Cardinals quench deep thirst for runs in Philly

After scoring four or fewer over the last 12 games, club erupts for season highs

Cardinals quench deep thirst for runs in Philly

PHILADELPHIA -- Over their last five games, the Cardinals scored 11 runs.

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In a little over two hours Friday, they scored 11 runs in five innings.

St. Louis set season-high marks for both runs and hits in its 12-4 win over the Phillies, ending a 12-game drought over which they scored four or fewer runs in every game. Though the Cardinals did have a 7-5 record over that stretch, manager Mike Matheny said that it was refreshing for his offense to break out of the slump in such an emphatic way.

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"We catch some heat sometimes when we can't put up the big offensive numbers," Matheny said. "But you know with a lineup like this it's going to happen. Are you going to be able to throw up 12 every night? No. But it's in there."

Molina's two-run homer

One of the main reasons the Cardinals were able to put up as many runs as they did was their rediscovery of their power stroke. Over that 12-game stretch, the Cardinals hit 10 home runs. Friday they hit three, two of which came in the second inning alone from Yadier Molina and Kolten Wong.

Wong's two-run homer

When Randal Grichuk went deep in the sixth, the Cardinals had their first three-homer game since May 16.

Grichuk's solo smash

But as much of a boost as the home runs provided, the Cardinals' biggest inning was ignited by a string of singles. Following a two-run double from Jhonny Peralta in the fourth, the first four batters to come up to the plate in a five-run fifth all singled, with no batter advancing more than one base at a time.

Peralta's two-run double

After Wong's strikeout interrupted the barrage of one-baggers, Matt Carpenter pushed a ball into right field to plate a second runner. After Peralta's sacrifice fly and a Mark Reynolds double in the next two at-bats, the Cardinals had scored enough runs in the fifth inning alone to have won the game.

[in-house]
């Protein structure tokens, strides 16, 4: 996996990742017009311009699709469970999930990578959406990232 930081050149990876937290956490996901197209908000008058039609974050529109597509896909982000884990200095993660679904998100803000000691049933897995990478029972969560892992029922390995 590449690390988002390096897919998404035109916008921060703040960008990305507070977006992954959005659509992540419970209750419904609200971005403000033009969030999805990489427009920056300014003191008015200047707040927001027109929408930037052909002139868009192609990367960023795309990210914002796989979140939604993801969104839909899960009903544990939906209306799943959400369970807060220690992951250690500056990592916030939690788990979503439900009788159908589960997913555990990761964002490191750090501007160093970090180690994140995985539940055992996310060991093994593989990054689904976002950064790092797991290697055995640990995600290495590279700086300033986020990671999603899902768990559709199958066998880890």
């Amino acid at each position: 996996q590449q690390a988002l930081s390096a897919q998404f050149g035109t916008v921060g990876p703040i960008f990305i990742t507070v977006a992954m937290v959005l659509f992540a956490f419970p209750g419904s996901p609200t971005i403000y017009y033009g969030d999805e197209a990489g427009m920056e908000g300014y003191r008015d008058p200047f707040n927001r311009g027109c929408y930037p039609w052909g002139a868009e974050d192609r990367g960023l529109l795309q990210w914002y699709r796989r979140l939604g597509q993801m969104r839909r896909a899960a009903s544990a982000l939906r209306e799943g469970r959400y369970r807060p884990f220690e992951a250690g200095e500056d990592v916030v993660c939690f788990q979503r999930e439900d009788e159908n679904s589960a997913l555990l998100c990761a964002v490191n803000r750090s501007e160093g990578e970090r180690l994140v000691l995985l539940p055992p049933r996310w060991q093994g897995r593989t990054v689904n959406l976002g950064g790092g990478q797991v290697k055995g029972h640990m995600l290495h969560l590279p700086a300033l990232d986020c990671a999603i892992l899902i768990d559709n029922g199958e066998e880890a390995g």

For Carpenter, that at-bat was an example of his patience paying off, as his plate appearances in the first, second and fourth innings all resulted in bases on balls. Matheny praised the patience of Carpenter and his whole team on a night they were able to draw 10 walks -- seven from Phillies starter Phillippe Aumont over four innings.

"I think we're the kind of team that's going to make you work to get on the plate, take the walks," Matheny said. "Carpenter's first three at-bats were pretty indicative at-bats."

On a night when everything seemed to go right, it shouldn't surprise anyone that the Cardinals received as much production from the ninth slot in the lineup as anywhere else, as pitcher Tyler Lyons and pinch-hitter Greg Garcia combined to go 4-for-4 with a walk, an RBI and three runs scored.

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To Matheny, the sheer fact that the nine hole batted five times was an indicator of success. Garcia -- called up earlier in the day and ranked by MLB.com as the Cards' No. 20 prospect -- marveled at what the other eight players in the lineup were able to do.

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"You can't hold these guys down for too long," he said. "There's too many good hitters and good players in this locker room. It's a fun team to watch."

Nick Suss is an associate reporter for MLB.com. This story was not subject to the approval of Major League Baseball or its clubs.